The Moose notes that some lefties may once again believe that power may grow out of the barrel of a gun.
The Moose has been ambivalent about gun control. On the one hand, the NRA and the gun nuts crowd are extreme and deeply offensive. If they had their way, private ownership of Howitzers would be kosher. The Moose was particularly outraged by the NRA types in the mid-nineties when they opposed sensible anti-terrorist provisions that were proposed by the Clinton Administration in the aftermath of the Oklahoma City bombing.
With that stipulation, much of the gun control legislation seems rather ineffective and perhaps not worth the political cost. With the proliferation of fire arms in this country, it appears that bad guys will acquire the guns regardless of the law. In short, more extreme gun laws are about as effective as prohibition. There has been an admirable attempt to create a middle ground on the issue by the group, Americans for Gun Safety. The Moose is essentially a states rights mammal when it comes to guns - if New York wants to have tough gun laws fine, and if Texas wants conceal and carry - that's O.K., too.
And now, the flagship organ of the left, the Nation, in an article titled "Democrat Killer?" is beginning to re-evaluate their positions on guns. Of course, in the past, the far out lefties have advocated an armed proletariat. In the case of the Nation, their reevaluation is prompted by the desire to bring back Western states like New Mexico and Nevada to the Democratic column at the Presidential level.
While the Moose believes that it is healthy to review the donkey's position on gun control, it is far from the silver bullet. Democrats are also going to have to get their act together on such areas as values and national security if they are going to be competitive in that area. Although Howard Dean is pro-gun rights, it is unlikely he could successfully garner votes in that part of the country.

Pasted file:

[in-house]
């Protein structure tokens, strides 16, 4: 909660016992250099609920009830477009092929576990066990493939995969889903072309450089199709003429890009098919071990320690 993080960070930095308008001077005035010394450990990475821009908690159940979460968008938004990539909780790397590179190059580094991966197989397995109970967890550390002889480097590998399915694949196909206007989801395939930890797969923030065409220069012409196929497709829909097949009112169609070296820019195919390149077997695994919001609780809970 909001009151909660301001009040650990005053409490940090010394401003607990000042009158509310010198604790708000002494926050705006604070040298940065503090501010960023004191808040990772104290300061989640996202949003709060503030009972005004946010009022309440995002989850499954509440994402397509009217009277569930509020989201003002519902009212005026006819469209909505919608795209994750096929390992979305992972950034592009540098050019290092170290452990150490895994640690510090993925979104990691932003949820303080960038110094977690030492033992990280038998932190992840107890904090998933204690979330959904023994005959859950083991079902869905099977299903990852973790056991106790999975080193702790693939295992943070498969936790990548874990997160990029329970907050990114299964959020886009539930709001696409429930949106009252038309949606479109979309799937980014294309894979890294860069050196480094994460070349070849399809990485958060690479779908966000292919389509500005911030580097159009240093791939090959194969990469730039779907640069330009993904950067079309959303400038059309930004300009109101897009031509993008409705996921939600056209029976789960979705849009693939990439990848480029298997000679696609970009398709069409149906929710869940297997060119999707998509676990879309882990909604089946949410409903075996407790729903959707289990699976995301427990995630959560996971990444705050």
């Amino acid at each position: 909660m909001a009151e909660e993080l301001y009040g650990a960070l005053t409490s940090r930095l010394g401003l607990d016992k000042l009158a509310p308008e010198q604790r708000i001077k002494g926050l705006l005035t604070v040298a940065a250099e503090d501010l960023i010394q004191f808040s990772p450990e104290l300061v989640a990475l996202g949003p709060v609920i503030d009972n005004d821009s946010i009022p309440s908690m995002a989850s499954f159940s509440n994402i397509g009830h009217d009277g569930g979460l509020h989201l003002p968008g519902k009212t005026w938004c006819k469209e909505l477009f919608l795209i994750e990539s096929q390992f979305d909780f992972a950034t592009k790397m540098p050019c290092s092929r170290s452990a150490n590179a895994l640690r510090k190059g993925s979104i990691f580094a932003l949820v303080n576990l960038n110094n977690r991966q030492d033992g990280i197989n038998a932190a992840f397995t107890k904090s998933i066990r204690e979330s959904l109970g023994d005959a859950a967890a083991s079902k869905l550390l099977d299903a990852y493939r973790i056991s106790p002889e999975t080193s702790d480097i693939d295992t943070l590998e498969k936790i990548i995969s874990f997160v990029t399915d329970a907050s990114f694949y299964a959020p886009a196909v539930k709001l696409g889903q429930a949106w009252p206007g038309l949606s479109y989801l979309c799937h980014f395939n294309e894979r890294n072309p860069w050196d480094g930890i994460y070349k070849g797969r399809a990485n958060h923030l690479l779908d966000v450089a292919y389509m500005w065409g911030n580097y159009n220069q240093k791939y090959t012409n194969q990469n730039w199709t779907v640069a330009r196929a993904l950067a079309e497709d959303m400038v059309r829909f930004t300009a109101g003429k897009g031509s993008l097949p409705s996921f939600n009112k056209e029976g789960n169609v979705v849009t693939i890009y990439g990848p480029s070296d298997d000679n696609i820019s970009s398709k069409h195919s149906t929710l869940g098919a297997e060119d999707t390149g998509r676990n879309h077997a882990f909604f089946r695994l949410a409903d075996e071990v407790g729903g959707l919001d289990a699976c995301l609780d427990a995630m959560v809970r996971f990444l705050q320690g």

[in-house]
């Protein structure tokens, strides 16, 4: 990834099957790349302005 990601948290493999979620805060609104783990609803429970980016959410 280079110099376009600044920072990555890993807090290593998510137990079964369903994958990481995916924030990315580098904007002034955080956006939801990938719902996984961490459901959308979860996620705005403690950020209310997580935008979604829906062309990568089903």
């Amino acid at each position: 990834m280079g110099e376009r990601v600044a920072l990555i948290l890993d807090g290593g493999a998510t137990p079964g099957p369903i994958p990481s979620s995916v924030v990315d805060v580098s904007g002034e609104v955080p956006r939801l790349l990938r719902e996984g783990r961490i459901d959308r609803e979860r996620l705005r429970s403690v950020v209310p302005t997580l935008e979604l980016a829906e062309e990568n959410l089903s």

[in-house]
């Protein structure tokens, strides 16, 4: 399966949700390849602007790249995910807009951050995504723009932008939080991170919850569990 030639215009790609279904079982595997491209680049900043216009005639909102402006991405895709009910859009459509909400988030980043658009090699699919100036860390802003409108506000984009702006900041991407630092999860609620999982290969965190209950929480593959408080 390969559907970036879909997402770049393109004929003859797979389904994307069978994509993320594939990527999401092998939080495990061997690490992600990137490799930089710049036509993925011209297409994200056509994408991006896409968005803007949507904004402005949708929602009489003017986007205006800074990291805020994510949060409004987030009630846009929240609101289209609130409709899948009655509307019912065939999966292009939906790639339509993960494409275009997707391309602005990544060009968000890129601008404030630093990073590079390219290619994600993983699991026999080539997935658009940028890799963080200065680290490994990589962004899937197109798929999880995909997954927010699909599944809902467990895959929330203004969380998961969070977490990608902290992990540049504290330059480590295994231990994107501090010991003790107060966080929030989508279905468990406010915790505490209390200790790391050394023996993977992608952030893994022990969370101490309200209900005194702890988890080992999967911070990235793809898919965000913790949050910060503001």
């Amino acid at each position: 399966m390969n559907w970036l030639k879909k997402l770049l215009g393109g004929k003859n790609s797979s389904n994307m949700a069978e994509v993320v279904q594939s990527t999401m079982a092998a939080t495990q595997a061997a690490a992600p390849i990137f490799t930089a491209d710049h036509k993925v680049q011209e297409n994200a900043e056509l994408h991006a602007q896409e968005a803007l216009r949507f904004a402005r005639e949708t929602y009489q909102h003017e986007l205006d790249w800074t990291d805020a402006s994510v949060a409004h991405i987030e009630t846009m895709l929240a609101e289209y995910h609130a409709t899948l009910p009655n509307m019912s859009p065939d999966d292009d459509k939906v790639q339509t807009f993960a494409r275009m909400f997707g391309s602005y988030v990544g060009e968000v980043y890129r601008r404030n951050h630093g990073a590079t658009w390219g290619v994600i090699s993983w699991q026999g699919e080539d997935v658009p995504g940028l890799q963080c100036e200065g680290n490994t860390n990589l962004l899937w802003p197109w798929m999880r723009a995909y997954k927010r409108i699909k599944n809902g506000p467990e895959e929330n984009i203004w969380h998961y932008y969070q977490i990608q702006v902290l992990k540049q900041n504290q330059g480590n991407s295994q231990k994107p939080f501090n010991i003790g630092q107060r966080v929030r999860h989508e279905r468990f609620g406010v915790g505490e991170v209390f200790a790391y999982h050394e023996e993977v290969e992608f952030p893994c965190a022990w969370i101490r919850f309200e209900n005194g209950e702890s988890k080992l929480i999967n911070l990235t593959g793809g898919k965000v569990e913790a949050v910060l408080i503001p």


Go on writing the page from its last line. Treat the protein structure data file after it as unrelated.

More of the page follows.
What particularly caught the eye in the Nation article was this description of a group of pro-gun rights Democrat legislators in New Mexico,
"Shannon Robinson is an unlikely prototype of a twenty-first-century opinion shaper. With disheveled gray hair, a ruddy face, a voice gravelly from years of chain-smoking Marlboros and a habit of sipping translucent maté tea from a thermos through a silver straw, Robinson looks more like a down-and-out prizefighter than a cutting-edge politician. Yet this 57-year-old is a Democratic state senator in New Mexico, and he informally heads a group of state politicians who call themselves the Bull Moosers. When an issue that the members of this caucus care about comes up for a vote in the Santa Fe Capitol, they signal its importance by putting their fingers up to their ears and imitating the antlers on a male moose. Bills to do with hunting, fishing, guns, trucks, boats, ranching and such are routinely greeted by a raising of the antlers.
The Bull Moosers are a potent alliance of rural representatives, many of them Hispanic, and politicians, like Robinson, from poorer city districts (Robinson represents an impoverished, heavily immigrant and crime-ridden neighborhood in Albuquerque). "Not many people care much about my part of town," says Robinson, in between maté sips. "But these folks have done that for me. So when we talk about issues important to ranchers and the guys with boots on, I pay a lot of attention to that. I'm the number-one Bull Moose. One of those old stags. Got some chipped-off antlers."
The Moose bellows, "Bully!". --